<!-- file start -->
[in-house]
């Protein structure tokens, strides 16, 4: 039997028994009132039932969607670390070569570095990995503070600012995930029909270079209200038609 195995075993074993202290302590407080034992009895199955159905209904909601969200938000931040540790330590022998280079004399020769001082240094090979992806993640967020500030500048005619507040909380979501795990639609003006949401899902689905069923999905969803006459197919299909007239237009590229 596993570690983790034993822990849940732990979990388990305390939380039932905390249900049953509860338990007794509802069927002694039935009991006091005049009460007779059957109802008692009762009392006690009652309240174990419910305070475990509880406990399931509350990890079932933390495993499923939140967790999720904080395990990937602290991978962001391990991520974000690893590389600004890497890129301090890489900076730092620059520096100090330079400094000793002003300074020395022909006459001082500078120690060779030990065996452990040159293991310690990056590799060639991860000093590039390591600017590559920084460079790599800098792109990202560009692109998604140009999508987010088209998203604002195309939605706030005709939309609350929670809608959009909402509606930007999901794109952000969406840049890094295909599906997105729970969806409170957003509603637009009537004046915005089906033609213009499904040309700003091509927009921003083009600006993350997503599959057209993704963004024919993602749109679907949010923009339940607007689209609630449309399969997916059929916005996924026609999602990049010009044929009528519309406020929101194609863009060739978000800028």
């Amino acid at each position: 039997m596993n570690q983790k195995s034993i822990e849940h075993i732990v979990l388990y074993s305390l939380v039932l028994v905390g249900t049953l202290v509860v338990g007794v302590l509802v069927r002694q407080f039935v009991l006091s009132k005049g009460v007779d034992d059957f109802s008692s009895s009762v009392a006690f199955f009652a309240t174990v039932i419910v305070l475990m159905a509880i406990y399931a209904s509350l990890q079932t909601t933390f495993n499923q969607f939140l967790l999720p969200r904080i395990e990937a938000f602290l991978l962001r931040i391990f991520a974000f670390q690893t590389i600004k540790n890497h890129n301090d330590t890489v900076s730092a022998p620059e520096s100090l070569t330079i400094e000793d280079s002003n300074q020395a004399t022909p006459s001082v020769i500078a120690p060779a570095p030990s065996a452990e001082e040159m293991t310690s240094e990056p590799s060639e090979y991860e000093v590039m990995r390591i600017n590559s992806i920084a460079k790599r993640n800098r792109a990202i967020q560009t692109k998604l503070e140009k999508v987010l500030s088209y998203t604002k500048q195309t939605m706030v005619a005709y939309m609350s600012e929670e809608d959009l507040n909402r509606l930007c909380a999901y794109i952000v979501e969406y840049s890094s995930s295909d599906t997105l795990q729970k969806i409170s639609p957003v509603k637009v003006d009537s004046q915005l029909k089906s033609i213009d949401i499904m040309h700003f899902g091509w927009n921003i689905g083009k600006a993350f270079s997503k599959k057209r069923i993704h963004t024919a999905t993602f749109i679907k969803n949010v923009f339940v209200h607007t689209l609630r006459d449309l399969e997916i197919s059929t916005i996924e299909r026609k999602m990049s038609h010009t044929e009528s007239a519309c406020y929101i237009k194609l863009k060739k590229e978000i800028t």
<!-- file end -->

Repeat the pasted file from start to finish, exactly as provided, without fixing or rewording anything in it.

[in-house]
């Protein structure tokens, strides 16, 4: 039997028994009132039932969607670390070569570095990995503070600012995930029909270079209200038609 195995075993074993202290302590407080034992009895199955159905209904909601969200938000931040540790330590022998280079004399020769001082240094090979992806993640967020500030500048005619507040909380979501795990639609003006949401899902689905069923999905969803006459197919299909007239237009590229 596993570690983790034993822990849940732990979990388990305390939380039932905390249900049953509860338990007794509802069927002694039935009991006091005049009460007779059957109802008692009762009392006690009652309240174990419910305070475990509880406990399931509350990890079932933390495993499923939140967790999720904080395990990937602290991978962001391990991520974000690893590389600004890497890129301090890489900076730092620059520096100090330079400094000793002003300074020395022909006459001082500078120690060779030990065996452990040159293991310690990056590799060639991860000093590039390591600017590559920084460079790599800098792109990202560009692109998604140009999508987010088209998203604002195309939605706030005709939309609350929670809608959009909402509606930007999901794109952000969406840049890094295909599906997105729970969806409170957003509603637009009537004046915005089906033609213009499904040309700003091509927009921003083009600006993350997503599959057209993704963004024919993602749109679907949010923009339940607007689209609630449309399969997916059929916005996924026609999602990049010009044929009528519309406020929101194609863009060739978000800028």
């Amino acid at each position: 039997m596993n570690q983790k195995s034993i822990e849940h075993i732990v979990l388990y074993s305390l939380v039932l028994v905390g249900t049953l202290v509860v338990g007794v302590l509802v069927r002694q407080f039935v009991l006091s009132k005049g009460v007779d034992d059957f109802s008692s009895s009762v009392a006690f199955f009652a309240t174990v039932i419910v305070l475990m159905a509880i406990y399931a209904s509350l990890q079932t909601t933390f495993n499923q969607f939140l967790l999720p969200r904080i395990e990937a938000f602290l991978l962001r931040i391990f991520a974000f670390q690893t590389i600004k540790n890497h890129n301090d330590t890489v900076s730092a022998p620059e520096s100090l070569t330079i400094e000793d280079s002003n300074q020395a004399t022909p006459s001082v020769i500078a120690p060779a570095p030990s065996a452990e001082e040159m293991t310690s240094e990056p590799s060639e090979y991860e000093v590039m990995r390591i600017n590559s992806i920084a460079k790599r993640n800098r792109a990202i967020q560009t692109k998604l503070e140009k999508v987010l500030s088209y998203t604002k500048q195309t939605m706030v005619a005709y939309m609350s600012e929670e809608d959009l507040n909402r509606l930007c909380a999901y794109i952000v979501e969406y840049s890094s995930s295909d599906t997105l795990q729970k969806i409170s639609p957003v509603k637009v003006d009537s004046q915005l029909k089906s033609i213009d949401i499904m040309h700003f899902g091509w927009n921003i689905g083009k600006a993350f270079s997503k599959k057209r069923i993704h963004t024919a999905t993602f749109i679907k969803n949010v923009f339940v209200h607007t689209l609630r006459d449309l399969e997916i197919s059929t916005i996924e299909r026609k999602m990049s038609h010009t044929e009528s007239a519309c406020y929101i237009k194609l863009k060739k590229e978000i800028t």